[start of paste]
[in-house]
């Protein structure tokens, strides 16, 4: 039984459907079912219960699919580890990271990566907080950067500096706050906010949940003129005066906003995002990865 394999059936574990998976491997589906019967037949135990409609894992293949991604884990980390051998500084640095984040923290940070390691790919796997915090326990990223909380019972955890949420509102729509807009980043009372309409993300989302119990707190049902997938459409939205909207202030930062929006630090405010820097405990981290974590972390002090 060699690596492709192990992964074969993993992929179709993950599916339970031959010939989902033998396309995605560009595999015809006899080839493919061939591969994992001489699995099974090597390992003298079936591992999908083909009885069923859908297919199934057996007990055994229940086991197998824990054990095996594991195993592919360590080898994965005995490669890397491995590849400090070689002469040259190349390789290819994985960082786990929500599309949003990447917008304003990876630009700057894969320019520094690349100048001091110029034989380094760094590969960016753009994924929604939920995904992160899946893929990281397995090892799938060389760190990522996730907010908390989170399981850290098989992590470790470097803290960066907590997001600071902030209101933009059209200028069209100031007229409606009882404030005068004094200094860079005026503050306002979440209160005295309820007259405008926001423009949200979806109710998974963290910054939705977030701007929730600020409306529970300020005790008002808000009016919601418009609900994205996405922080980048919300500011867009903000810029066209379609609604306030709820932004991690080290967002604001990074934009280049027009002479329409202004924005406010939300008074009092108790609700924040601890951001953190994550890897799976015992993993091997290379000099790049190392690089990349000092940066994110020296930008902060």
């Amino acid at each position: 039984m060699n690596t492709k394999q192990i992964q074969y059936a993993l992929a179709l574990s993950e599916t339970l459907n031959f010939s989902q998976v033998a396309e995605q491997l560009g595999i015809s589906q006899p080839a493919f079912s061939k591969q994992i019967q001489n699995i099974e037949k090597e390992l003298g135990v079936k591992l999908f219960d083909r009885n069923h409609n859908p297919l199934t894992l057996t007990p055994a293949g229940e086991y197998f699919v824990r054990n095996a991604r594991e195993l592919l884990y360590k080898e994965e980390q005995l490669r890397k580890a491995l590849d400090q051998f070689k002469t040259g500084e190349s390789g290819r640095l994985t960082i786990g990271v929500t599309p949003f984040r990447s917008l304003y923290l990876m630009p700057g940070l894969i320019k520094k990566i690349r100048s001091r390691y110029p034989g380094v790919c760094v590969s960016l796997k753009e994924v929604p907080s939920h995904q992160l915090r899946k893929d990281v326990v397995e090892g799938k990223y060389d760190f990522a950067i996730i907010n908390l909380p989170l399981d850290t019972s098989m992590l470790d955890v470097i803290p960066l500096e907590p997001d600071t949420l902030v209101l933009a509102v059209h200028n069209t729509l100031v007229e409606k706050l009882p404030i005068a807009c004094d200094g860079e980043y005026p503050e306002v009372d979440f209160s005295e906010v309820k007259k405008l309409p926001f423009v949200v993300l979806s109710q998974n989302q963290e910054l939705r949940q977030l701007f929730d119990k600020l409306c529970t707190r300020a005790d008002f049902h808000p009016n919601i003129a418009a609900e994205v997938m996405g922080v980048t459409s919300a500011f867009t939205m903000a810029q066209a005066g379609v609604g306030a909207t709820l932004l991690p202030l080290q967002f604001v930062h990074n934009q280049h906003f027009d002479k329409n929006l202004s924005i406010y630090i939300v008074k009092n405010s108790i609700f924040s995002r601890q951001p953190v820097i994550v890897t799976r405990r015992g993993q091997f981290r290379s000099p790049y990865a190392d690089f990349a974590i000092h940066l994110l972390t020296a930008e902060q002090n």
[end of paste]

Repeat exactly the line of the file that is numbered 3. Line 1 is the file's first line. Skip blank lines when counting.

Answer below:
């Amino acid at each position: 039984m060699n690596t492709k394999q192990i992964q074969y059936a993993l992929a179709l574990s993950e599916t339970l459907n031959f010939s989902q998976v033998a396309e995605q491997l560009g595999i015809s589906q006899p080839a493919f079912s061939k591969q994992i019967q001489n699995i099974e037949k090597e390992l003298g135990v079936k591992l999908f219960d083909r009885n069923h409609n859908p297919l199934t894992l057996t007990p055994a293949g229940e086991y197998f699919v824990r054990n095996a991604r594991e195993l592919l884990y360590k080898e994965e980390q005995l490669r890397k580890a491995l590849d400090q051998f070689k002469t040259g500084e190349s390789g290819r640095l994985t960082i786990g990271v929500t599309p949003f984040r990447s917008l304003y923290l990876m630009p700057g940070l894969i320019k520094k990566i690349r100048s001091r390691y110029p034989g380094v790919c760094v590969s960016l796997k753009e994924v929604p907080s939920h995904q992160l915090r899946k893929d990281v326990v397995e090892g799938k990223y060389d760190f990522a950067i996730i907010n908390l909380p989170l399981d850290t019972s098989m992590l470790d955890v470097i803290p960066l500096e907590p997001d600071t949420l902030v209101l933009a509102v059209h200028n069209t729509l100031v007229e409606k706050l009882p404030i005068a807009c004094d200094g860079e980043y005026p503050e306002v009372d979440f209160s005295e906010v309820k007259k405008l309409p926001f423009v949200v993300l979806s109710q998974n989302q963290e910054l939705r949940q977030l701007f929730d119990k600020l409306c529970t707190r300020a005790d008002f049902h808000p009016n919601i003129a418009a609900e994205v997938m996405g922080v980048t459409s919300a500011f867009t939205m903000a810029q066209a005066g379609v609604g306030a909207t709820l932004l991690p202030l080290q967002f604001v930062h990074n934009q280049h906003f027009d002479k329409n929006l202004s924005i406010y630090i939300v008074k009092n405010s108790i609700f924040s995002r601890q951001p953190v820097i994550v890897t799976r405990r015992g993993q091997f981290r290379s000099p790049y990865a190392d690089f990349a974590i000092h940066l994110l972390t020296a930008e902060q002090n």